Private 6856 John Roberts, 2nd Welsh, 3rd Brigade, 1st Division. Killed in Action 14 September 1914, Battle of the Aisne, aged 29.
Born Betws-yn-Rhos, enlisted Cardiff, lived Llanrwst. Husband of Kate Roberts, of 19, New St., Ebenezer, Caernarfon. No known grave, La Ferte-Sous-Jouarre Memorial, Marne, France. Not commemorated in the Abergele district. Caernarfon War Memorial.
John Roberts had already fought in The Battle of Mons and the subsequent retreat, the Rearguard Affair of Etreux and The Battle of the Marne. He was now involved in The Battle of the Aisne. On 14 September 1914 the 2nd Welsh fought at Chézy sur Aisne. In that action Lance Corporal William Charles Fuller won the Regiment’s first Victoria Cross of the war when, under withering and sustained rifle and machine gun fire, he advanced one hundred yards to rescue Captain Mark Haggard who was mortally wounded; Captain Haggard’s dying words of encouragement to his men ‘Stick it The Welsh!’ are immortalized above the clock over the door of the main Barrack block at Maindy Barracks, Cardiff.
“To epitomize the day’s work the British divisions came piecemeal on to the battlefield to the support of the advanced guards already across the Aisne. They found the enemy not only in position, entrenched and supported by 8-inch howitzers, but in such force that so far from manifesting any intention of continuing his retreat, he made every effort to drive the British back over the river. Thus the 14th September passed in alternate attack and counterattack, and ended in no decisive result. It was the first day of that stabilization of the battle line that was to last so many weary months – the beginning, as it turned out, of trench warfare…..
Meantime the 3rd Infantry Brigade, which had been despatched by the divisional commander to reinforce the left of the 1st (Guards) Brigade, found itself about 10.30 A.M. upon the eastern flank of the [German] 25th Reserve Infantry Brigade which was pressing south-westward towards Vendresse, between Chivy and Troyon. Soon afterwards the fog lifted, and the 46th and 113th Batteries, unlimbering near Moussy, south-west of Vendresse, opened fire on this force with deadly effect. The advance of the Germans was checked, and the 2/Welch Regiment and 1 /South Wales Borderers delivered an attack upon them towards the northwest. The progress of the Borderers was much impeded by dense woods, but the Welch, having clear ground before them, pressed their assault with great determination and, carrying all before them, established themselves firmly on the south-eastern slopes of the Beaulne spur. It was now about 1 P.M. The Welch were in the position above described, and the South Wales Borderers in rear of them, between Chivy and Beaulne. They had done their work well ; but they had hardly completed it before the Germans launched a counter-attack….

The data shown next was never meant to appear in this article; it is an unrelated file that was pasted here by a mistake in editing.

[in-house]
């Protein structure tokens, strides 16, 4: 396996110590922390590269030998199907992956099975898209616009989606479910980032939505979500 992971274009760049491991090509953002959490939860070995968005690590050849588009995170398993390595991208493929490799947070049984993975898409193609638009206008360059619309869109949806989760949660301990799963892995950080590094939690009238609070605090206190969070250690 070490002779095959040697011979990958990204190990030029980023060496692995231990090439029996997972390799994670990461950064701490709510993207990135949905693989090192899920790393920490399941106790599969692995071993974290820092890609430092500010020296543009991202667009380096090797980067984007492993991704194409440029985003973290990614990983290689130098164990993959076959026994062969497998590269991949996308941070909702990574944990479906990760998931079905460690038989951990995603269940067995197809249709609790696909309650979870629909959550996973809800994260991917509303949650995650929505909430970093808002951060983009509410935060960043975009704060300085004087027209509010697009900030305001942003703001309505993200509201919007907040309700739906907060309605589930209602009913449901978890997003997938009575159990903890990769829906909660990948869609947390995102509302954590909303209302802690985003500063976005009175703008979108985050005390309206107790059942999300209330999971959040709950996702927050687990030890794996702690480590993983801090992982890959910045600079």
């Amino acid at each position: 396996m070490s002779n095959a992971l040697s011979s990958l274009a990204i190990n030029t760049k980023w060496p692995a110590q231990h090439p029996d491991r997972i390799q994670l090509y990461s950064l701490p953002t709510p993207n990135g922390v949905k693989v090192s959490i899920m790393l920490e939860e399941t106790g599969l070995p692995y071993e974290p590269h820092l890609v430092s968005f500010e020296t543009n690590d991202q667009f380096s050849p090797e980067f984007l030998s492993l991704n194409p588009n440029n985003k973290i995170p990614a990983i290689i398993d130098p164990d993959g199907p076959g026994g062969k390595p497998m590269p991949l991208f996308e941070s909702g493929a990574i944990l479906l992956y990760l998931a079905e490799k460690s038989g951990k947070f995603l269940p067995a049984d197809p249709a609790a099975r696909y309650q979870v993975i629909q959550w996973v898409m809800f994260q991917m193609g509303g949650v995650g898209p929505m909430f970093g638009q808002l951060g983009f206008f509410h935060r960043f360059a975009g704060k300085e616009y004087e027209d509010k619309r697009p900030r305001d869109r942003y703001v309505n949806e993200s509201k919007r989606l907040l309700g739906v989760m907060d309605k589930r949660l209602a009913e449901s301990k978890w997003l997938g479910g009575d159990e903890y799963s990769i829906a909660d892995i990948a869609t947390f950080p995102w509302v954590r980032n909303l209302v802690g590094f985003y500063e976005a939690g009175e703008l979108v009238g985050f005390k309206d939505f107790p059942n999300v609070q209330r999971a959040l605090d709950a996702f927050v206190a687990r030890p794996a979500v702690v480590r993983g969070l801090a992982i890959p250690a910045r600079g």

The whole of the infantry of the 1st Division except the two companies in divisional reserve had been put into the fight. The situation remained practically unchanged for the next two hours, during which the Germans continued to make counterattacks at various points along the whole length of the line, attacks which grew weaker and weaker after each repulse, until by 3 P.M. they had practically died away….
The corps was successfully holding a line roughly facing north-west from the plateau of the Chemin des Dames opposite La Bovelle, through Troyon, Chivy and Beaulne, to La Cour de Soupir, and thence south-westward to the river; it had made appreciable headway and repulsed all counter-attacks with heavy loss to the enemy.”
Official History of the War. 1914 Vol I. Extracts taken from p.341-350.